Yes, it's your choice. But it's the customer's choice to get another freelancer. If you're not meeting the customer's stated needs he will stop doing business with you. He doesn't even have to fire you.

Seriously, if you approach this kind of customer-satisfaction issue from a stance of what rights you have, you will have a very hard time in business. If you approach it from a stance of customer satisfaction, you'll be fine.

  • Well said. There's more than a hint here of expecting the rights of a freelancer without respecting the responsibilities. – Carson63000 Sep 5 '14 at 1:32
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I would suggest setting out a defined schedule with this client. It seems to me that your manager feels he doesn't know when you'll be leaving.

Sit down with your manager and let him know that as a freelance, you don't just work for them (if that's true) but you want to make sure that you are working well for them. Say that you want to come up with a schedule that fits their needs.

Yes, you're a freelance, but you work with people. If you are going into an office, you need to work with the people in that office. It's not always about working your 8 hours and leaving. I'm assuming you are part of a team while you are there.

I'd also suggest, after coming up with a schedule, when you get in, send out a quick "I'm in the office until [insert_time]pm today." This way you're not letting ppl know as you're walking out the door when they might already be busy that you're heading out.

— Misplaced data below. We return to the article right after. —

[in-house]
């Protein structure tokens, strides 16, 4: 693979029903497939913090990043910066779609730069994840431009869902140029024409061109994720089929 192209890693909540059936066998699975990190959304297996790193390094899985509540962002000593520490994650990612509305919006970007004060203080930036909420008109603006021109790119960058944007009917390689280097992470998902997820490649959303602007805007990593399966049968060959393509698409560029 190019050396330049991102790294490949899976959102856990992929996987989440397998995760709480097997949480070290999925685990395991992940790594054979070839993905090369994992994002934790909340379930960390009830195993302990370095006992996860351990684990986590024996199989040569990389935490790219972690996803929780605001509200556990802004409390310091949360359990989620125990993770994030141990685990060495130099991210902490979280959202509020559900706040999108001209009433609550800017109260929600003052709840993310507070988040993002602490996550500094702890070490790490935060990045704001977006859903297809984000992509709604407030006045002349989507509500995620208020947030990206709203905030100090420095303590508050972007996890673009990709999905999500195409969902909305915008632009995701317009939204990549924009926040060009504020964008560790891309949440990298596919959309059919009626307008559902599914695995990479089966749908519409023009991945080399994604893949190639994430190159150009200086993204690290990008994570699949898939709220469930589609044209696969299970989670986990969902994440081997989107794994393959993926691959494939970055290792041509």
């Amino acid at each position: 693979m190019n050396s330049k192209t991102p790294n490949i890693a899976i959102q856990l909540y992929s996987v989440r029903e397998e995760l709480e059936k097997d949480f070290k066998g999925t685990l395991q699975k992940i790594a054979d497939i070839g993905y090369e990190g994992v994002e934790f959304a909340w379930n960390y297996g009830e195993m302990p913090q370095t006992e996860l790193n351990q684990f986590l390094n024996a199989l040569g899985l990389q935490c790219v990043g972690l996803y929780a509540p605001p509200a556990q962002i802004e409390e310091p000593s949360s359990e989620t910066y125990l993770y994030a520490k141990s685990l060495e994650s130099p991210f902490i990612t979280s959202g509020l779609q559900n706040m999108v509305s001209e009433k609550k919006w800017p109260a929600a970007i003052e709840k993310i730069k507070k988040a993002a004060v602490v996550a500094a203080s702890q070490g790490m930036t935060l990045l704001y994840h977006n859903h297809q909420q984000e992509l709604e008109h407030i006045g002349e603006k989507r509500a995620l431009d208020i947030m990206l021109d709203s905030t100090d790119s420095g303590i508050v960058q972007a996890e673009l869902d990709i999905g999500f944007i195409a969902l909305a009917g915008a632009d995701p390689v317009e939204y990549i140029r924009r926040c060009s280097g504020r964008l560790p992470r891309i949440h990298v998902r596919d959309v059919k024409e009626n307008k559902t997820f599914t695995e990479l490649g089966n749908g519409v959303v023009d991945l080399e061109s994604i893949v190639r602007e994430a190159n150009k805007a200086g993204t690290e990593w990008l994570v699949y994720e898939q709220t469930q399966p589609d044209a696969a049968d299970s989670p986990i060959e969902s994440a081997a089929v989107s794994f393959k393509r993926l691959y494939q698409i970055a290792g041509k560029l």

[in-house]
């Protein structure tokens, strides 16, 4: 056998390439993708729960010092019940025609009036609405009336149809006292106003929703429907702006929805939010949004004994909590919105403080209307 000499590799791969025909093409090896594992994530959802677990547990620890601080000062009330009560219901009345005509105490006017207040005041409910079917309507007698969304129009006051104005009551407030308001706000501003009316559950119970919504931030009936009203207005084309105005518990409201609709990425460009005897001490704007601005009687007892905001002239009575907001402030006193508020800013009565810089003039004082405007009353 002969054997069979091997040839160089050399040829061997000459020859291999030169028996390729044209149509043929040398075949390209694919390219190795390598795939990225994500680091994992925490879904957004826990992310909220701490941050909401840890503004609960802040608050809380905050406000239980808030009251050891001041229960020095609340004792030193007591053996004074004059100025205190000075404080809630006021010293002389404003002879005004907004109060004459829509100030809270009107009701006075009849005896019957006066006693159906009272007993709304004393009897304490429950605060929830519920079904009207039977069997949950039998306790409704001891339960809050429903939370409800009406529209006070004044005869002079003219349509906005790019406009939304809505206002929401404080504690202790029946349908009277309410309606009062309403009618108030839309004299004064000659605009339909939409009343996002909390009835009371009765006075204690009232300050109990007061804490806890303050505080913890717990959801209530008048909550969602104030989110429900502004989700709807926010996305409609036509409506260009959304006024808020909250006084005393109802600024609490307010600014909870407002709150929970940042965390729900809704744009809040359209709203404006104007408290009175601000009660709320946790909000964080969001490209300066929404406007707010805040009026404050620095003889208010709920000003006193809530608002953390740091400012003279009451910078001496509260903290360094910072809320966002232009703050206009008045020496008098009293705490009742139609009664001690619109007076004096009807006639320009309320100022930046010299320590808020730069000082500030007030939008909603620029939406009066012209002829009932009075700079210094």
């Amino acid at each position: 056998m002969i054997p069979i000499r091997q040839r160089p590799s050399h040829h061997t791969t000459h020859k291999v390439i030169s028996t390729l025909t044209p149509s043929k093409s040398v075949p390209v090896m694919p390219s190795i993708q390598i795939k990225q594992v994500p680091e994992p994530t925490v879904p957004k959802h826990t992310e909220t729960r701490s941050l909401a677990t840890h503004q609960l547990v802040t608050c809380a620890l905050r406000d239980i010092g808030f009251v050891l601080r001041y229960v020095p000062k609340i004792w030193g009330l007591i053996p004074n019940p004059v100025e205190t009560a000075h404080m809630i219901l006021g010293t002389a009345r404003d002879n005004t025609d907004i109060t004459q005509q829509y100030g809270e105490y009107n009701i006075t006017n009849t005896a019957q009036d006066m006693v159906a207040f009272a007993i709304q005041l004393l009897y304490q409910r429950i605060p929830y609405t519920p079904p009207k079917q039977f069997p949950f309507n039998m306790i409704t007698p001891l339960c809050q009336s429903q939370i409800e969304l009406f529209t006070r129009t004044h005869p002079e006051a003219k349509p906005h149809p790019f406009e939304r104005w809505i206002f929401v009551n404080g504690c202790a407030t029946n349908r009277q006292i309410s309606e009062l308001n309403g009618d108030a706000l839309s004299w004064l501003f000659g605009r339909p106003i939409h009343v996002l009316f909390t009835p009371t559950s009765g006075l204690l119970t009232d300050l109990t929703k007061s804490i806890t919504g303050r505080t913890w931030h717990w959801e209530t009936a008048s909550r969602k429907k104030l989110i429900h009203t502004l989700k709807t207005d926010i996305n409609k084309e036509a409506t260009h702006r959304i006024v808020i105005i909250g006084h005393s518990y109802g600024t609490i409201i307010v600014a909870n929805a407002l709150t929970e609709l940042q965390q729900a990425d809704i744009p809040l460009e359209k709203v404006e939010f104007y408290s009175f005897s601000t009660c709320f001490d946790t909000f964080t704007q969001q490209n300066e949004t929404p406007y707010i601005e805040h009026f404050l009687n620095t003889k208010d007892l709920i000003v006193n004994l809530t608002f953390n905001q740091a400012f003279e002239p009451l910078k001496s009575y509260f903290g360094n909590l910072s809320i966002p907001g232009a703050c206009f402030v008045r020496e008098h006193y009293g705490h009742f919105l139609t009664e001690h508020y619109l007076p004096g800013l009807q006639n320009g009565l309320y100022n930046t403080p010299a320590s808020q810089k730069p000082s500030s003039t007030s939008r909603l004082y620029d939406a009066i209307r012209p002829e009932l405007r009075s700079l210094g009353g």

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I like this question, because it allows us to share the behaviors that make someone a successful "freelancer", or a consultant (in my vocabulary) with respect to place of performance and core-hours

The key point to remember is that the person you refer to as your employer, is your client and you should treat them the same way a good retail salesperson would treat one of thier customers. Whatever they want you to do, as long as it is within the scope of your contract and legal, you should do.

The cool thing about "freelancing" is that you get paid a lot more money than if you had a regular job with your employer. The downside is that as a freelancer your contracts are going to have a specific start-date and a specific end-date. You need to continuously market yourself to new prospective clients, and your track record will only be as good as your last few clients. For this reason, you need to meet and exceed the client's expectations always. When you do your initial review of thier needs, if there is anything you can't do, don't accept the assignment.

If you became a freelancer so you could have more free-time, you made a very wrong choice. You will almost always work harder as a freelancer than you ever would as someone's employee.

In addition to this, the following things will make you very successful.

  1. Ensure that your place-of-performance of your work is very clearly articulated in your contract, and comply with it. I don't mean 90% of the time, or 95% of the time, I mean be there 100% of the time.

  2. Ensure your work hours are well understood. Exceed them always. If you are supposed to be on-site from 9:00 am to 5:00 pm, be there at 8:00 am and leave at 6:00pm. When your client feels work hours are important, they can focus so tightly on work-hours that they overlook other areas of strong performance. Just remove it immediately as an issue and exceed their expectations.

If you have to travel weekly to a job-site at the expense of the company, they will quickly tire of paying for travel and seek to move you to a "remote" work category. By exceeding thier expectations when you are onsite, you will build the trust necessary to make that move.